The Optimus 2X is also a well-rounded media player, with 8GB of storage and file support for DivX, XviD, H.264, MP4 and WMV video, plus MP3, ACC, WAV and WMA audio. Video playback in particular is fantastic, with fast execution of files and seamless timeline skipping even on high-resolution files. This becomes important when you put the handset's HDMI-out port to the test. Once connected to a TV the 2X mirrors on the second screen what you see on your handset. Playing movies looks and works extremely well, the only thing to keep in mind is once you output a high-resolution image to the TV screen you will see a dip in the performance across the system. This is nothing to be too concerned about, we still found that processor-intensive tasks, like games, didn't suffer too much, if at all.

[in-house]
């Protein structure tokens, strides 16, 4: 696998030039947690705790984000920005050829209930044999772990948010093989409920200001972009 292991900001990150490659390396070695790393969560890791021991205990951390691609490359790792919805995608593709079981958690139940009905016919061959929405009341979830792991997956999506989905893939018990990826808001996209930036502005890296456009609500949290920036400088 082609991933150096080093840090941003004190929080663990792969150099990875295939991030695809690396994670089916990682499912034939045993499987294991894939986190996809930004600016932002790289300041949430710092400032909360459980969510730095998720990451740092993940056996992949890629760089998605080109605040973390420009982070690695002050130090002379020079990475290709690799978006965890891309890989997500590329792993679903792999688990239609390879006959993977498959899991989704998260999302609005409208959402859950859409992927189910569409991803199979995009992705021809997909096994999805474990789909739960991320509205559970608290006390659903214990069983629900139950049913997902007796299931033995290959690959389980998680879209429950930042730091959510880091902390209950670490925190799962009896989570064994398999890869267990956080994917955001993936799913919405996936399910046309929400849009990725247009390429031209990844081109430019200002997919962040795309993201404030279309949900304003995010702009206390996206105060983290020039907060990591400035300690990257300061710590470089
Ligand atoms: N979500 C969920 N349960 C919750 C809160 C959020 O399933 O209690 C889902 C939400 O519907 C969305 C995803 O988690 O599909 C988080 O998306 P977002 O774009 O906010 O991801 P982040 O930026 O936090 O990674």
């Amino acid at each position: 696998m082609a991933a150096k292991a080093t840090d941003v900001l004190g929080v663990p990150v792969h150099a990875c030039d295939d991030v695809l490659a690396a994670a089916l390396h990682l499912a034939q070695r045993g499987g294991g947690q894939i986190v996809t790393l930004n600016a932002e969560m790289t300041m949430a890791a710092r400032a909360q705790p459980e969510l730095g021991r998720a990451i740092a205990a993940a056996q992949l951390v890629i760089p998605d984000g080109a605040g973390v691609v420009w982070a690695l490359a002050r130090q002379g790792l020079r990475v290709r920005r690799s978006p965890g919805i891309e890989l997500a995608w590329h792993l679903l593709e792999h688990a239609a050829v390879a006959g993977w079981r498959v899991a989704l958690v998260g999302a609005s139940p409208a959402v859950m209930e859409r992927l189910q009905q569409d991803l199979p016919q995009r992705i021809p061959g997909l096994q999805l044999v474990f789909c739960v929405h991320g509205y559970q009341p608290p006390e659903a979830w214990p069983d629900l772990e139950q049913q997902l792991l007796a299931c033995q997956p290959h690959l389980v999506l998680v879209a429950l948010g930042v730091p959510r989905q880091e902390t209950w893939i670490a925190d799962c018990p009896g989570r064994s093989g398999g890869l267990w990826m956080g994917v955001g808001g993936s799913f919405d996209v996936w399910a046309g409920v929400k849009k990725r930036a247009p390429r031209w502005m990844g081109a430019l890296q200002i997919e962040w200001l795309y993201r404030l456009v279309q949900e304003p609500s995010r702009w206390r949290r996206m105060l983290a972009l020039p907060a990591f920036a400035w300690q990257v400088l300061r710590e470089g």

When you first connect the 2X to a PC you'll be prompted to install the latest version of LG PC Suite off of the phone's internal memory. With PC Suite you can sync and back-up contacts, messages and media created on the phone, but we were disappointed that the software doesn't transcode and optimise video on your computer before pushing it to the handset. The backup features are great, but if you only use PC Suite for media transfers it is simpler to just drag-and-drop files from your PC.
As we've mentioned several times already, the Optimus 2X is a fast smartphone. We did notice some minor animation stutter while the phone caches elements of the home screen and menus when you first power-up the phone, but after this, if your experience is like ours, it should be smooth sailing all the way. That said, we'll be very interested to see how the phone performs after LG pushes out the upcoming Android 2.3 Gingerbread update, with all the code tweaking and stability enhancements Gingerbread brings.